It so happens that in the next room of the same hospital section, a patient had died and the family had called a priest for the Anointing of the Sick.
Sister Rozalia remembers the sequence of events. “Once again, I went to Francis’ wife saying that a priest would come soon to our section. And she agreed to pray together! It was almost three o’clock in the afternoon, when a priest appeared by the bedside of the dying Francis. It was Father Bernard, the French priest so fascinated by the life of Father Popieluszko. In the presence of Francis’ wife and of the Sister he began to pray for the sick man: he opened a book of prayers and found a photo of Father Jerzy, because he always had his little images with him.
He knew that it was September 14, that is, the anniversary of the birth of Blessed Jerzy. Then he put his image with the relics on the bed where the moribund was lying and said: “Father Jerzy, today is your birthday. If you can do something, do it today. Help us!”
Then he continued to pray in his own words and gave the wife and Sister the text of the prayer for Father Jerzy’s Canonization.
Father Bernard recalls: ”Everything happened spontaneously because I hadn’t prepared anything before, only being close to the sick man, when I was looking for the appropriate prayer, I knew that it was the anniversary of Father Jerzy’s birth and so I began to pray, asking for his intercession.”
Hardly had the priest and the Sister left and the couple remained alone, than something unexpected happened: Francis opened his eyes and asked: “Where am I?” Then he got up and, as if nothing had happened, he wanted to go to the bathroom alone, but all the devices to which he was attached did not allow him to do so. His wife looked at him incredulous. She thought it was a temporary improvement, before the end.
Obviously, neither Father Bernard nor Sister Rozalia knew what happened after they left the patient’s room. The following day, Saturday morning, the Sister thought of taking Communion to Francis’ room.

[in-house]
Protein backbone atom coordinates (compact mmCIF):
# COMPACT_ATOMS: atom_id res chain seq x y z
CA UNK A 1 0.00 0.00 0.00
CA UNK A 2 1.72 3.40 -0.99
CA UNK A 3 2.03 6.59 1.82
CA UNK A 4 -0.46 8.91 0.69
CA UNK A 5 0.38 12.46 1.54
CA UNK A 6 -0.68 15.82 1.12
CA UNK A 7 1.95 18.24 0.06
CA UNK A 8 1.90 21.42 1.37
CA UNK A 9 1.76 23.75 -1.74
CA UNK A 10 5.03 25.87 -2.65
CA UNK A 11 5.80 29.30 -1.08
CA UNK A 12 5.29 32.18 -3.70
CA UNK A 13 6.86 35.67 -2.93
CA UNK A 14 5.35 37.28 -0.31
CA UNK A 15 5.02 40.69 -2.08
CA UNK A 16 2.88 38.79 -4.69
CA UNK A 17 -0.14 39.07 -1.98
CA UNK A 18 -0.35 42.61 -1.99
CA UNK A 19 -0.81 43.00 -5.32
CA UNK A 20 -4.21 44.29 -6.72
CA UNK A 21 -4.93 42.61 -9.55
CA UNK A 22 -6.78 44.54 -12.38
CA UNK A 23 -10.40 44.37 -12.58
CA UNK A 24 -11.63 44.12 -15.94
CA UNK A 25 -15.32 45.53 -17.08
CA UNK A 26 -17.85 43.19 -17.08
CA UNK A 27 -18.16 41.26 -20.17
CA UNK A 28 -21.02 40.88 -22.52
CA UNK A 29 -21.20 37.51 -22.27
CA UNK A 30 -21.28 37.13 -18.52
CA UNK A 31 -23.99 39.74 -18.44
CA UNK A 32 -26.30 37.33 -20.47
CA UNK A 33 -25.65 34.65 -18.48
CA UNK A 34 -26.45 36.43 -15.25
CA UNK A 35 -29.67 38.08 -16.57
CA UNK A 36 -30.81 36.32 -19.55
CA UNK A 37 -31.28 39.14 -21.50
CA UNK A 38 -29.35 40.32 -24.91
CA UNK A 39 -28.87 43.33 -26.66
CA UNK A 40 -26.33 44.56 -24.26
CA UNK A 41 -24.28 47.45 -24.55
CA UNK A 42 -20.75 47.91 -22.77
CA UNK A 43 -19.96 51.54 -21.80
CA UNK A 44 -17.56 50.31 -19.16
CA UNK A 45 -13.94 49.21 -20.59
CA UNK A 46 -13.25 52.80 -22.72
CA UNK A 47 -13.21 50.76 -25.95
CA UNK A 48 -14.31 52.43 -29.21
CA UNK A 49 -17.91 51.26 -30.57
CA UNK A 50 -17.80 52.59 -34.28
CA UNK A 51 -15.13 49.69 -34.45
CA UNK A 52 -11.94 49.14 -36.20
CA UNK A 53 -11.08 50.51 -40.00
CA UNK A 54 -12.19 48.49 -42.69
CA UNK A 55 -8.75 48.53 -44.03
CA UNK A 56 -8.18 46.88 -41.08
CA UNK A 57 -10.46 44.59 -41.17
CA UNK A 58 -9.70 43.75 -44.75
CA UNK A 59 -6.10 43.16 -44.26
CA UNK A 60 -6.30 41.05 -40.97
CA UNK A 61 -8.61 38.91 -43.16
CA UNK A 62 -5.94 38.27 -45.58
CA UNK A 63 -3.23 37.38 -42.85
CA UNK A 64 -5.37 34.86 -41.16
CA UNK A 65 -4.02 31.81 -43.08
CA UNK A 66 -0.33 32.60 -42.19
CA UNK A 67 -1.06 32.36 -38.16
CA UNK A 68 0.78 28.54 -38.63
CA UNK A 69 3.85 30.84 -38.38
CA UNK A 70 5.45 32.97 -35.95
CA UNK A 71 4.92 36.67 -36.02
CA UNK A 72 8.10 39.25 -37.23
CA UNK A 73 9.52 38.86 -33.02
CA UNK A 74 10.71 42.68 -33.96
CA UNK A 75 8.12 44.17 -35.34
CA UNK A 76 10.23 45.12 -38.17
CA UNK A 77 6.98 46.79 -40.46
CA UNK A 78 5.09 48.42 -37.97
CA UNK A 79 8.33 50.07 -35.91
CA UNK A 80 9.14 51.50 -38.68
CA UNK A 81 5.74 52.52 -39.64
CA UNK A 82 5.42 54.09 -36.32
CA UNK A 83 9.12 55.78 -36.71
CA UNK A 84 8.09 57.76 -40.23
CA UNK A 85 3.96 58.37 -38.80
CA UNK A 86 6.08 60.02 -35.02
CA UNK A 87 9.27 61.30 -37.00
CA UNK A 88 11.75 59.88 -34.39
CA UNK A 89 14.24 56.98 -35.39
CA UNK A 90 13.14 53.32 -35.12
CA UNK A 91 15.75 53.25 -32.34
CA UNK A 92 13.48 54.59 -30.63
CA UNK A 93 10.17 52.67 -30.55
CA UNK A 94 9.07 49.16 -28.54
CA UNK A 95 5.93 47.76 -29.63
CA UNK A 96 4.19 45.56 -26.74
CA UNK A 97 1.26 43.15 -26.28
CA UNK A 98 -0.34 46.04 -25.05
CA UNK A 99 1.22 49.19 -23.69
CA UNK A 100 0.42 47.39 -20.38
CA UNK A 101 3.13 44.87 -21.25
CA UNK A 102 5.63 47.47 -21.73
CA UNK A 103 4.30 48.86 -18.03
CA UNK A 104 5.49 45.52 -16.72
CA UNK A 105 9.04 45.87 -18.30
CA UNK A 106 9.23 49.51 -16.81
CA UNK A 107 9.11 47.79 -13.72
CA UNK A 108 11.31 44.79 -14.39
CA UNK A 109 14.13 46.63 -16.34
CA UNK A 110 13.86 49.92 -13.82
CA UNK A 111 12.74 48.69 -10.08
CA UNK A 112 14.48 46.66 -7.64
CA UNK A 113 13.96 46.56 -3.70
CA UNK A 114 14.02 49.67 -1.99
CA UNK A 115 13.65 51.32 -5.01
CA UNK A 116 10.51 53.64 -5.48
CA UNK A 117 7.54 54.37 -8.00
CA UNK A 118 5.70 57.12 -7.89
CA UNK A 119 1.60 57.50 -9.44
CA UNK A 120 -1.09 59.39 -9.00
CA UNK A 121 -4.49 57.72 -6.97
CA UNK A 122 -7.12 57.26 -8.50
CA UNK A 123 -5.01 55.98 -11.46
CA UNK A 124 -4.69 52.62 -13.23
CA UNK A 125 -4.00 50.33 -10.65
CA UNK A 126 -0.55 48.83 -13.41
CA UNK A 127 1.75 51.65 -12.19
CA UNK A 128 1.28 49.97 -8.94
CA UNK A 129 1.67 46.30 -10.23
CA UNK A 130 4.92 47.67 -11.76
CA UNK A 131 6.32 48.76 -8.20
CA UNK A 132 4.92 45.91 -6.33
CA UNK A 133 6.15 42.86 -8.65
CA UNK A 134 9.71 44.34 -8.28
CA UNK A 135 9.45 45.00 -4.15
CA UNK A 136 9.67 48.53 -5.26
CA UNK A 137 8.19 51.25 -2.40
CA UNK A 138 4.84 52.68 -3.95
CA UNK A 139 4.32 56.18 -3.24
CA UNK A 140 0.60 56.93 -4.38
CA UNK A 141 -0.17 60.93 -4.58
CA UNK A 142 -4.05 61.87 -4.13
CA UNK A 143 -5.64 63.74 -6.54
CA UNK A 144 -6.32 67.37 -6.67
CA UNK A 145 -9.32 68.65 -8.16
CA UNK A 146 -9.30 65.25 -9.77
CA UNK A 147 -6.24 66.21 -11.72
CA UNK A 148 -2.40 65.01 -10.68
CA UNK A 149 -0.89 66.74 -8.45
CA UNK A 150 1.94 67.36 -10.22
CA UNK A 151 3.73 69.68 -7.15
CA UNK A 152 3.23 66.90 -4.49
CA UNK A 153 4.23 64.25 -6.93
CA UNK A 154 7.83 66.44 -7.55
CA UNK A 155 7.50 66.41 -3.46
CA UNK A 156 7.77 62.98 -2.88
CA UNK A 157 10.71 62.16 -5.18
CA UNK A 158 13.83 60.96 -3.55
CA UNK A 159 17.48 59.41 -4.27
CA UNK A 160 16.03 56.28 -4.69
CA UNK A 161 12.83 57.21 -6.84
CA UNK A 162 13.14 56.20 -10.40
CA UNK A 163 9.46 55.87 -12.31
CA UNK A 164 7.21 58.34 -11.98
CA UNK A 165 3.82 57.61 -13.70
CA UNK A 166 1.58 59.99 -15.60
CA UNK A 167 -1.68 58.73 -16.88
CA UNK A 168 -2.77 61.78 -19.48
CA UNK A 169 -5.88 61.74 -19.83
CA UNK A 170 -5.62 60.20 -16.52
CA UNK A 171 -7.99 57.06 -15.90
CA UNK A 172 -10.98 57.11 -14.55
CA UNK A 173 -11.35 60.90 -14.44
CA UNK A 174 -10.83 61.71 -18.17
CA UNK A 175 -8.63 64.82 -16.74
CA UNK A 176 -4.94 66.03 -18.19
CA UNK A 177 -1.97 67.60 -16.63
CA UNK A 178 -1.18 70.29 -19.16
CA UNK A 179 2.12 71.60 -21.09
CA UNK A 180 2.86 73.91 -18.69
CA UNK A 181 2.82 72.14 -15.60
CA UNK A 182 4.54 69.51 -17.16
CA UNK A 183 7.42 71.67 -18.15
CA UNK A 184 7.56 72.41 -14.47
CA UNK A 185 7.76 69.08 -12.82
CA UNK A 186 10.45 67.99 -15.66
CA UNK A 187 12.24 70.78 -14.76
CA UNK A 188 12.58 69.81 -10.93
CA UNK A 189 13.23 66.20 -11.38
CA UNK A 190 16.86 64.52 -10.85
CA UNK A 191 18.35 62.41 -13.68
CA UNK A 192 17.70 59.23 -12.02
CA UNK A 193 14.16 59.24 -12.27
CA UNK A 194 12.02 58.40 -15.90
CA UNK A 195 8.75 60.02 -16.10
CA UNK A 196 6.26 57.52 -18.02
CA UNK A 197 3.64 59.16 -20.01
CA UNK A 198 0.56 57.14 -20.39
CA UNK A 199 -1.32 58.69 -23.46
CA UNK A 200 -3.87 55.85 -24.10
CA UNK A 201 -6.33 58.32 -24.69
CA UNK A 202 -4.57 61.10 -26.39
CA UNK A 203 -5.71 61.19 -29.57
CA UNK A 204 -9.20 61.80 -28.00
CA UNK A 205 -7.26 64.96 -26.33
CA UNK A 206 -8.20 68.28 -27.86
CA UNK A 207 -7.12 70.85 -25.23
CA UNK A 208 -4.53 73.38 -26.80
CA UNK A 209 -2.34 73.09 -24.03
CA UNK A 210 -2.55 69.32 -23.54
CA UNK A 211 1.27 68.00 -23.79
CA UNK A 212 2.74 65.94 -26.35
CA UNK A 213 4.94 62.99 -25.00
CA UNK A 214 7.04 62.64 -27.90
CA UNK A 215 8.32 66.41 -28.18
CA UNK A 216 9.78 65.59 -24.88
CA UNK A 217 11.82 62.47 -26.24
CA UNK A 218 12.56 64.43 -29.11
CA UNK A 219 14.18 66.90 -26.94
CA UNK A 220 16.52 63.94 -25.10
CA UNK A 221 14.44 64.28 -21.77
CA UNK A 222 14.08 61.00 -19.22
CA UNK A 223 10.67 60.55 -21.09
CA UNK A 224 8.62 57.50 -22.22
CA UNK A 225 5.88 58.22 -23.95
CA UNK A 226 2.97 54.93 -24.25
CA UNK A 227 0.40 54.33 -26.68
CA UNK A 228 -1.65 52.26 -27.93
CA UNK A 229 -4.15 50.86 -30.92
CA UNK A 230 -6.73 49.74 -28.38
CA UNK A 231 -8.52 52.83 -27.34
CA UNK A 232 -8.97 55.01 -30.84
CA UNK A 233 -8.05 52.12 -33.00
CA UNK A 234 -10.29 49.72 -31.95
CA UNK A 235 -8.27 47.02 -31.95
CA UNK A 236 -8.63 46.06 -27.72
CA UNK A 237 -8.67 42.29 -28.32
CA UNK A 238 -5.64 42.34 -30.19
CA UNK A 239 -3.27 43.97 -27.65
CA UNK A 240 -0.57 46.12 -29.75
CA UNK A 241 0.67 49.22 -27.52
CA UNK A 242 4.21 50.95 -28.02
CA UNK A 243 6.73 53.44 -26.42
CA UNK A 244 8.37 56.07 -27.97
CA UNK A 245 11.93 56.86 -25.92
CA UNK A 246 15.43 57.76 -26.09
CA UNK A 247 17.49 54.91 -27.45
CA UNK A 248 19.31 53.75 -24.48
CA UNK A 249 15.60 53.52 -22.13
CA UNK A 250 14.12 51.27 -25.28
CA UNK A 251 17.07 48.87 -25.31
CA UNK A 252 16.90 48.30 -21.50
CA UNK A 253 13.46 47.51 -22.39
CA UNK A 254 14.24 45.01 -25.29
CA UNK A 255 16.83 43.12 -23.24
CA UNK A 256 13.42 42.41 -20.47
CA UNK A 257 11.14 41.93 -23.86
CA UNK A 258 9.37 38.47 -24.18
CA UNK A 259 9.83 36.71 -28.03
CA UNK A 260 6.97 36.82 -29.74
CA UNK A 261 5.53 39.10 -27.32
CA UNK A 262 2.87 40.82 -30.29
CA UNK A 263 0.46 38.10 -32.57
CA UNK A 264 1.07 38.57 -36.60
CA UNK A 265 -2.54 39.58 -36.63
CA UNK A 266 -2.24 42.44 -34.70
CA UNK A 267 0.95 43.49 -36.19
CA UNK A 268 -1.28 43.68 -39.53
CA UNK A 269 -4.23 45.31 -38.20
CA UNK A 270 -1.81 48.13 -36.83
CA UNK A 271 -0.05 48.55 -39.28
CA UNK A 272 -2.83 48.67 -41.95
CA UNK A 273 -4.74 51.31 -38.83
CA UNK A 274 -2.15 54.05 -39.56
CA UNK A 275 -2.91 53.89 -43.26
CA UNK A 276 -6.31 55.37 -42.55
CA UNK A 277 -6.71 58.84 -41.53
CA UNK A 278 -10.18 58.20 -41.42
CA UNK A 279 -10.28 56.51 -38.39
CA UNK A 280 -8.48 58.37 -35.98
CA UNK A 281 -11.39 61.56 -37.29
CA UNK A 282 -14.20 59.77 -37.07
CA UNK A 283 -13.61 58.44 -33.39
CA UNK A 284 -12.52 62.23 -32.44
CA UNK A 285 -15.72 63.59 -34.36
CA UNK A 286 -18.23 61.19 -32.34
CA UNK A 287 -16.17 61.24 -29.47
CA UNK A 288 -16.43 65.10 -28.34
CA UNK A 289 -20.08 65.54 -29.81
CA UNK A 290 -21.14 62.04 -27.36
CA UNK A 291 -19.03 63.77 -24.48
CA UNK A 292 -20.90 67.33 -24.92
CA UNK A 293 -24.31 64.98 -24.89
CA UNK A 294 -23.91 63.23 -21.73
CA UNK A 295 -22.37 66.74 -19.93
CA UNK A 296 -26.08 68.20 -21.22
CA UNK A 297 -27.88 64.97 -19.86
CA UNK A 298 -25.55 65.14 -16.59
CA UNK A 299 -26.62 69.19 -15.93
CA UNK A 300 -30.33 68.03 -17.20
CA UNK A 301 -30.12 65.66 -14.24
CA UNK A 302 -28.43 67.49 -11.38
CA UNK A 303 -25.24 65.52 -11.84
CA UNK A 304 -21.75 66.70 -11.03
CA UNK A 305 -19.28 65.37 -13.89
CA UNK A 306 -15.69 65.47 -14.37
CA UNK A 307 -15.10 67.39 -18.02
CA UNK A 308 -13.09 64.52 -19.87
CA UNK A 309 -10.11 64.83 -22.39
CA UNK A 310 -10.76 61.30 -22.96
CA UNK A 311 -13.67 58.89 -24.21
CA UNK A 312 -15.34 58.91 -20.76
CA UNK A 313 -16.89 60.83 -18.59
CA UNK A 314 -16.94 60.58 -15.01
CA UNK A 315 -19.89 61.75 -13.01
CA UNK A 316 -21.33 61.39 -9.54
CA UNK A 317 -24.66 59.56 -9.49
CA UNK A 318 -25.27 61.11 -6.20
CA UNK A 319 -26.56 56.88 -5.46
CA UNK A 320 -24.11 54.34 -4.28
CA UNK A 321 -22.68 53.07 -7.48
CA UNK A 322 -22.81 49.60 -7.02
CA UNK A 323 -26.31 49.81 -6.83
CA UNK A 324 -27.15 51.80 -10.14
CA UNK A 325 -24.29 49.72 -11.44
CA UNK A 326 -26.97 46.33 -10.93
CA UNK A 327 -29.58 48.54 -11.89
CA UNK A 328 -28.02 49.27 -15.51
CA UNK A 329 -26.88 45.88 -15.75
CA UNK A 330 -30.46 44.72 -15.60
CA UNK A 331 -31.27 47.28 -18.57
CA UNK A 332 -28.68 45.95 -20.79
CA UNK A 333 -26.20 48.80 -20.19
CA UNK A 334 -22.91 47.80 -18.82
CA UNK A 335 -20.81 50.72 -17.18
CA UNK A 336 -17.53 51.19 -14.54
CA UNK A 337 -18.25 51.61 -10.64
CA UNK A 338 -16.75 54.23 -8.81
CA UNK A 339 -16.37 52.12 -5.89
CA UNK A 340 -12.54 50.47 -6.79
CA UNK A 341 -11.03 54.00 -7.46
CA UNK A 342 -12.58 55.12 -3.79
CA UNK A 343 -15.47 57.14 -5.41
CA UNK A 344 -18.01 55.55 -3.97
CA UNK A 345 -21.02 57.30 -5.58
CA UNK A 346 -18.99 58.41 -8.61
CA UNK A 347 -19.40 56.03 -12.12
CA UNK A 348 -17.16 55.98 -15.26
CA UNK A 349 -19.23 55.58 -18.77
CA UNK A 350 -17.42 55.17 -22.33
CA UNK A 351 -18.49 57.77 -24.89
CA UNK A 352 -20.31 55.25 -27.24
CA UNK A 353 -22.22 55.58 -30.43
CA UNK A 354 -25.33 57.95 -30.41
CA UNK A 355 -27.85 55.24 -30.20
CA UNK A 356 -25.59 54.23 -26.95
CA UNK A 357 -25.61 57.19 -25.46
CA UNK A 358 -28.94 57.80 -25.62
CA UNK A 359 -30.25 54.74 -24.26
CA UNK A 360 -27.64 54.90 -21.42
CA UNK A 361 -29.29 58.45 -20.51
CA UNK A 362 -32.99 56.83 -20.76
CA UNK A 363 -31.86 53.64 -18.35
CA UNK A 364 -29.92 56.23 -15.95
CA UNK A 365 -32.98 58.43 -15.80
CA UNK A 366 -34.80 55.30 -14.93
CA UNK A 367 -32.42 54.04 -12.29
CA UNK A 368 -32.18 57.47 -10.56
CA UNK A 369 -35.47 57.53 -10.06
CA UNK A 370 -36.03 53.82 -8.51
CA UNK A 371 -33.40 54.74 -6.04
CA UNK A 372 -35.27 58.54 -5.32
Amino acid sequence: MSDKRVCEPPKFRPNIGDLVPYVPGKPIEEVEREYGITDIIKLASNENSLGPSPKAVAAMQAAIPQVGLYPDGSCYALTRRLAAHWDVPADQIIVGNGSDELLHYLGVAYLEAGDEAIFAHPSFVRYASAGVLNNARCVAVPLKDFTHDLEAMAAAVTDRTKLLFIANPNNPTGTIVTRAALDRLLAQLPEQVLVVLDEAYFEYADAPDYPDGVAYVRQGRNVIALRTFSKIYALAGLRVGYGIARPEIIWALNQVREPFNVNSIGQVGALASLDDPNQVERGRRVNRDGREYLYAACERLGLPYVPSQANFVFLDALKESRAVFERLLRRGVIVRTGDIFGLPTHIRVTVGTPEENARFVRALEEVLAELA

“I don’t know why, she said. I knew that Francis was in an unconscious state, that his wife wouldn’t be in the room in the morning because she had to finish the arrangements connected with the funeral and even I had a lot of commitments, but something pushed me to go.”
She went to the hospital, entered the chapel, took the Most Blessed Sacrament, rather instinctively, because she did not know to whom she should give it. Then she went to the room where Francis was lying. She opened the door and saw … the empty bed! Then she thought that perhaps the man had died during the night. But the door of the bathroom was open and she heard the water running from the faucet. “Francis, is it you?, she asked. “Yes, Sister, please come back in twenty minutes, when I have finished shaving by beard and washed myself then I will be able to have Communion.”
The Sister did not believe her ears. Surprised and somewhat shocked, she left the room immediately. She began to ask if Francis was really alive. She was shocked, because from the medical point of view, he was dying and could not be cured.
After twenty minutes Sister Rozalia returned to Francis’ room. She found him dressed, with his beard shaved, as he had said. They prayed together and she gave him Communion.
“And in this story – says the Sister with a smile on her face – we can see how that not only we act but God also does His part. He intervenes through the intercession of His Saints.”
Subsequent medical examinations evidenced that there was no trace of leukemia in Francis’ body. “Complete remission of the sickness,” they wrote in the report
After Father Bernard’s prayer, through the intercession of Blessed Father Jerzy Popieluszko, on Friday, around 3 pm of September 14, 2012, when it was the Blessed martyr’s birthday, the sickness disappeared.
Francis’ unexpected and complete cure will be carefully examined in the process of Canonization of the Blessed Polish priest.
Canon Law states that to proclaim a Blessed a Saint there must be a miracle confirmed through his intercession, which occurred after his Beatification.
*Milena Kindziuk, Polish journalist, author of numerous books, among which are two volumes on Father Jerzy Popieluszko.
The Article was published in Polish in the Polish weekly “Niedziela” (“Sunday”), n. 38 of September 21, 2014.